RM Commando, Crossed The Bar 13/12/2020
- Mar 22, 2009
- Reaction score
...then thinning out before they have chance to move up to Major and beyond.
I think the critical make or break point is Major to Lt Colonel for Royal Marines (it is for RN), as promotion to Major is pretty much a function of time served and all the boxes being ticked. True, there will be a few that don't tick all the boxes for promotion to Major, but they will have had five years service to reach Captain prior to that point. The days of speedier promtion due to unrelated academic attainment rather than ability have thankfully been ditched.Has this not always been a 'watershed' point for Officers' careers Ninja? Anecdotally, from an Army perspective many would opt to leave after serving as Captain; either to do other stuff or because it was made clear that they weren't considered suitable for higher command.
I guess those wishing to leave then rejoin, with a minimum of four years served sometimes forget the reasons they cited for leaving at the time.What I have found hard to understand in previous years is the refusal of the Corps to allow rejoins, with the exception of some very unique SQs, such as SF etc.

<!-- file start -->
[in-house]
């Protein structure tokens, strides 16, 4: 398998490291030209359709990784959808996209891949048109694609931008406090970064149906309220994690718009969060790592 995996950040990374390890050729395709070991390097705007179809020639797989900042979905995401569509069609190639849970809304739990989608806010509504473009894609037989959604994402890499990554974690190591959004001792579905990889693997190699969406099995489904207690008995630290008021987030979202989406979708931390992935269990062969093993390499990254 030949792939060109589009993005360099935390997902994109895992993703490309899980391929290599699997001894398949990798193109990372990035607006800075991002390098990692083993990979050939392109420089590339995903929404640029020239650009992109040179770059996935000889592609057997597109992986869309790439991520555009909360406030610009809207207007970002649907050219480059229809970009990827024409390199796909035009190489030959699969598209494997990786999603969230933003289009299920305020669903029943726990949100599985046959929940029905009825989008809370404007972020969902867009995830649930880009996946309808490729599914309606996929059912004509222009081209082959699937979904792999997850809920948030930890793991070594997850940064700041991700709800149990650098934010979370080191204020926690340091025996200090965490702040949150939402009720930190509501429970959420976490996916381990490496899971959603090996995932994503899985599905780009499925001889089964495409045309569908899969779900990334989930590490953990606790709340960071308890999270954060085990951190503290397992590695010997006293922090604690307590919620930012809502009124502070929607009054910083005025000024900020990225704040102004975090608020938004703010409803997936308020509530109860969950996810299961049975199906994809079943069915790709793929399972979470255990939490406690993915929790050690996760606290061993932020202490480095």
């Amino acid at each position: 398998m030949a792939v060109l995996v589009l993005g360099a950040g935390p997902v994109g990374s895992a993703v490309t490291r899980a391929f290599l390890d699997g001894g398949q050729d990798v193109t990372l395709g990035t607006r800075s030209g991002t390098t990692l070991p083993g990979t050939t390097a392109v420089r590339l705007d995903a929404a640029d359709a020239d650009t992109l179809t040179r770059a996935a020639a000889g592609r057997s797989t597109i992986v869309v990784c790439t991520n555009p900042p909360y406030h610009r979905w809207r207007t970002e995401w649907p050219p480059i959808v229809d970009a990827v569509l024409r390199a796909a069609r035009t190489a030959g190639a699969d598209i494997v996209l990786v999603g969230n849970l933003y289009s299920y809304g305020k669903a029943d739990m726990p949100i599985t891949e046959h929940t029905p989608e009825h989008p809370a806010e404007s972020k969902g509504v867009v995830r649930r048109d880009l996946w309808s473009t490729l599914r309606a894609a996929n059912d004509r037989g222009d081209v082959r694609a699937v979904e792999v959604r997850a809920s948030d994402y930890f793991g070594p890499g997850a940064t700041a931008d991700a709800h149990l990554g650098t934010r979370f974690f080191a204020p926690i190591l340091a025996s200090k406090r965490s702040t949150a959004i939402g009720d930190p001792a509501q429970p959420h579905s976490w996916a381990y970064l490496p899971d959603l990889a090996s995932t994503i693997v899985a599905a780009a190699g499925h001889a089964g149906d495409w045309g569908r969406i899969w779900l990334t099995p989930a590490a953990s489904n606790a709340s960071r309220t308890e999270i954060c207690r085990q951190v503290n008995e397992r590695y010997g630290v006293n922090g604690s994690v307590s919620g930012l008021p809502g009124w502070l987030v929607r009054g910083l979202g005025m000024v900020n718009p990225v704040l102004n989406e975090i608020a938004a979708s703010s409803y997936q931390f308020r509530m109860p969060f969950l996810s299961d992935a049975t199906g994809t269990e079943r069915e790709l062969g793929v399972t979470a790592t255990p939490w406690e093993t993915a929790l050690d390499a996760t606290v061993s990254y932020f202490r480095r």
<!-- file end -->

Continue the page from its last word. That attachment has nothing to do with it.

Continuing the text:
It used to be the case that when someone wanted to rejoin, they could only do so by taking an unpopular SQ, such as Clerk, Chef or Driver. It seems strange that they chose to train civilians, at great expense and no guarantee of the final outcome over the chance to re-employ fully trained Marines, who would only require a few weeks induction after re-entering through the gates of CTC.
However, from what is seen nowadays, the Corps will soon be in deficit and until a decision is made on what cuts the RN have to make, it will be interesting to see which way the pendulum swings.
Definitely. Also, the Royal Marines and Parachute Regiment have clear identities (or brands perhaps) which arguably are lacking in many modern Army units.
Definitely. And it need not cost a penny. Some employers do it well.
Very true. Who was it that said "Train them well enough so that they can leave; treat them well enough so that they don't want to?"
Edit: As an aside the old truism always was: get them to stay in more than 8 years and they'll generally stay because of the pension trap.
I've always wondered if it was the pension that made them stay or due to the myriad of other "luxuries" like the Seniors mess = seniors 'club', responsibility and not being often treated like an idiot from the moment they wake up?